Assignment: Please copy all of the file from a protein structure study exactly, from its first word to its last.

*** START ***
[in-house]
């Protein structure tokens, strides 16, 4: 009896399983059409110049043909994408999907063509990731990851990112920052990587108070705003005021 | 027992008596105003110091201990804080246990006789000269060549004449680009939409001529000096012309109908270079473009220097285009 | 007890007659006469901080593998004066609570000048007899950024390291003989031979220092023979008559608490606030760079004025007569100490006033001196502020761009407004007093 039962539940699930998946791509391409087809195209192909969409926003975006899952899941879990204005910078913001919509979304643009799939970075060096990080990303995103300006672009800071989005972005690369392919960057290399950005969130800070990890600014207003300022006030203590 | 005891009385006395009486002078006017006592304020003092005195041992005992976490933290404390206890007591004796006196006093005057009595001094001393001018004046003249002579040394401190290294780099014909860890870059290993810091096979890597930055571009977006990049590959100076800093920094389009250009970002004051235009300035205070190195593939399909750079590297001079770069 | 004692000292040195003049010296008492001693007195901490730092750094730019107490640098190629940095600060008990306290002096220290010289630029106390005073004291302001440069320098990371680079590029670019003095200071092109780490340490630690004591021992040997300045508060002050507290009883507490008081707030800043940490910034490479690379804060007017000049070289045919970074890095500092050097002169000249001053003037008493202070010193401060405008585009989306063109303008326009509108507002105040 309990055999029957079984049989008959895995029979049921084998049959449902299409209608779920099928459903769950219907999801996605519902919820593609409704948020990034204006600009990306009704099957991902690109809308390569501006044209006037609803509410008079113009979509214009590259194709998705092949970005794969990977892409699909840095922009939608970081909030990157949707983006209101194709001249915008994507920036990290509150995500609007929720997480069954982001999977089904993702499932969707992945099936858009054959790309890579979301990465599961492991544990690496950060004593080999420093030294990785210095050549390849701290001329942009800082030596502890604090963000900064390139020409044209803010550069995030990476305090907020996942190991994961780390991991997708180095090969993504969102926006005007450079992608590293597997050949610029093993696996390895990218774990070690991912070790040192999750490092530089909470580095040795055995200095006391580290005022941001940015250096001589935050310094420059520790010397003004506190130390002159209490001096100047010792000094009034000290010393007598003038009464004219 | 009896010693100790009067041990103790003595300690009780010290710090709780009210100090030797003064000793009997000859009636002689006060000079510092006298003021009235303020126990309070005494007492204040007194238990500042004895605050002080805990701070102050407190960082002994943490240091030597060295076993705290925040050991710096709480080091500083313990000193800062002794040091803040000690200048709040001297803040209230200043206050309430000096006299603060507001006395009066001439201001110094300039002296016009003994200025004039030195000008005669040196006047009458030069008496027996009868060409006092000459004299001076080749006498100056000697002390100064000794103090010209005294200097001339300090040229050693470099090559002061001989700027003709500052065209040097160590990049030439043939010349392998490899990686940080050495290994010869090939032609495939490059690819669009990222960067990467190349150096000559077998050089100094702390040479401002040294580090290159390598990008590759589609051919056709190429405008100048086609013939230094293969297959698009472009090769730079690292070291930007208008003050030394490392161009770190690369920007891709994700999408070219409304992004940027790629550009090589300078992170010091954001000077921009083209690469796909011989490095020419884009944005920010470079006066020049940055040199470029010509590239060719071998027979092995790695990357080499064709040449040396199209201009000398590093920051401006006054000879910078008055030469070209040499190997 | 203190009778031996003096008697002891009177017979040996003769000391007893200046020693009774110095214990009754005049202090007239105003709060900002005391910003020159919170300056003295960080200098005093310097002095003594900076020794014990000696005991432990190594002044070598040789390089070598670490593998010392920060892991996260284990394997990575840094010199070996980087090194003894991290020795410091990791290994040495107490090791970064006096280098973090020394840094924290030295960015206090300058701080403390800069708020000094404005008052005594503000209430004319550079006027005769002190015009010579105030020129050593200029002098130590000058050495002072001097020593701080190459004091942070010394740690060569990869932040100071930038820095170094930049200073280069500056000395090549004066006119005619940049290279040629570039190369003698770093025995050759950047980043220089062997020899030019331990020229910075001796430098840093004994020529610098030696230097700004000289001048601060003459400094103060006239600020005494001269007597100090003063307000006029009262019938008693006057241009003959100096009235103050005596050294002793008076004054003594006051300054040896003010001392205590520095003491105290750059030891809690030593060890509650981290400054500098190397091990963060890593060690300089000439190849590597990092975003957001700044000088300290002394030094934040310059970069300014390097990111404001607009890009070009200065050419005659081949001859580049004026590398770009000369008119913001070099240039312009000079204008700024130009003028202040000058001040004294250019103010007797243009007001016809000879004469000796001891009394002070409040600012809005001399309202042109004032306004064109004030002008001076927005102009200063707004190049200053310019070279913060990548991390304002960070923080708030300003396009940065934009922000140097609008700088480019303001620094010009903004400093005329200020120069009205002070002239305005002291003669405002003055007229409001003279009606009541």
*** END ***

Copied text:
[in-house]
């Protein structure tokens, strides 16, 4: 009896399983059409110049043909994408999907063509990731990851990112920052990587108070705003005021 | 027992008596105003110091201990804080246990006789000269060549004449680009939409001529000096012309109908270079473009220097285009 | 007890007659006469901080593998004066609570000048007899950024390291003989031979220092023979008559608490606030760079004025007569100490006033001196502020761009407004007093 039962539940699930998946791509391409087809195209192909969409926003975006899952899941879990204005910078913001919509979304643009799939970075060096990080990303995103300006672009800071989005972005690369392919960057290399950005969130800070990890600014207003300022006030203590 | 005891009385006395009486002078006017006592304020003092005195041992005992976490933290404390206890007591004796006196006093005057009595001094001393001018004046003249002579040394401190290294780099014909860890870059290993810091096979890597930055571009977006990049590959100076800093920094389009250009970002004051235009300035205070190195593939399909750079590297001079770069 | 004692000292040195003049010296008492001693007195901490730092750094730019107490640098190629940095600060008990306290002096220290010289630029106390005073004291302001440069320098990371680079590029670019003095200071092109780490340490630690004591021992040997300045508060002050507290009883507490008081707030800043940490910034490479690379804060007017000049070289045919970074890095500092050097002169000249001053003037008493202070010193401060405008585009989306063109303008326009509108507002105040 309990055999029957079984049989008959895995029979049921084998049959449902299409209608779920099928459903769950219907999801996605519902919820593609409704948020990034204006600009990306009704099957991902690109809308390569501006044209006037609803509410008079113009979509214009590259194709998705092949970005794969990977892409699909840095922009939608970081909030990157949707983006209101194709001249915008994507920036990290509150995500609007929720997480069954982001999977089904993702499932969707992945099936858009054959790309890579979301990465599961492991544990690496950060004593080999420093030294990785210095050549390849701290001329942009800082030596502890604090963000900064390139020409044209803010550069995030990476305090907020996942190991994961780390991991997708180095090969993504969102926006005007450079992608590293597997050949610029093993696996390895990218774990070690991912070790040192999750490092530089909470580095040795055995200095006391580290005022941001940015250096001589935050310094420059520790010397003004506190130390002159209490001096100047010792000094009034000290010393007598003038009464004219 | 009896010693100790009067041990103790003595300690009780010290710090709780009210100090030797003064000793009997000859009636002689006060000079510092006298003021009235303020126990309070005494007492204040007194238990500042004895605050002080805990701070102050407190960082002994943490240091030597060295076993705290925040050991710096709480080091500083313990000193800062002794040091803040000690200048709040001297803040209230200043206050309430000096006299603060507001006395009066001439201001110094300039002296016009003994200025004039030195000008005669040196006047009458030069008496027996009868060409006092000459004299001076080749006498100056000697002390100064000794103090010209005294200097001339300090040229050693470099090559002061001989700027003709500052065209040097160590990049030439043939010349392998490899990686940080050495290994010869090939032609495939490059690819669009990222960067990467190349150096000559077998050089100094702390040479401002040294580090290159390598990008590759589609051919056709190429405008100048086609013939230094293969297959698009472009090769730079690292070291930007208008003050030394490392161009770190690369920007891709994700999408070219409304992004940027790629550009090589300078992170010091954001000077921009083209690469796909011989490095020419884009944005920010470079006066020049940055040199470029010509590239060719071998027979092995790695990357080499064709040449040396199209201009000398590093920051401006006054000879910078008055030469070209040499190997 | 203190009778031996003096008697002891009177017979040996003769000391007893200046020693009774110095214990009754005049202090007239105003709060900002005391910003020159919170300056003295960080200098005093310097002095003594900076020794014990000696005991432990190594002044070598040789390089070598670490593998010392920060892991996260284990394997990575840094010199070996980087090194003894991290020795410091990791290994040495107490090791970064006096280098973090020394840094924290030295960015206090300058701080403390800069708020000094404005008052005594503000209430004319550079006027005769002190015009010579105030020129050593200029002098130590000058050495002072001097020593701080190459004091942070010394740690060569990869932040100071930038820095170094930049200073280069500056000395090549004066006119005619940049290279040629570039190369003698770093025995050759950047980043220089062997020899030019331990020229910075001796430098840093004994020529610098030696230097700004000289001048601060003459400094103060006239600020005494001269007597100090003063307000006029009262019938008693006057241009003959100096009235103050005596050294002793008076004054003594006051300054040896003010001392205590520095003491105290750059030891809690030593060890509650981290400054500098190397091990963060890593060690300089000439190849590597990092975003957001700044000088300290002394030094934040310059970069300014390097990111404001607009890009070009200065050419005659081949001859580049004026590398770009000369008119913001070099240039312009000079204008700024130009003028202040000058001040004294250019103010007797243009007001016809000879004469000796001891009394002070409040600012809005001399309202042109004032306004064109004030002008001076927005102009200063707004190049200053310019070279913060990548991390304002960070923080708030300003396009940065934009922000140097609008700088480019303001620094010009903004400093005329200020120069009205002070002239305005002291003669405002003055007229409001003279009606009541």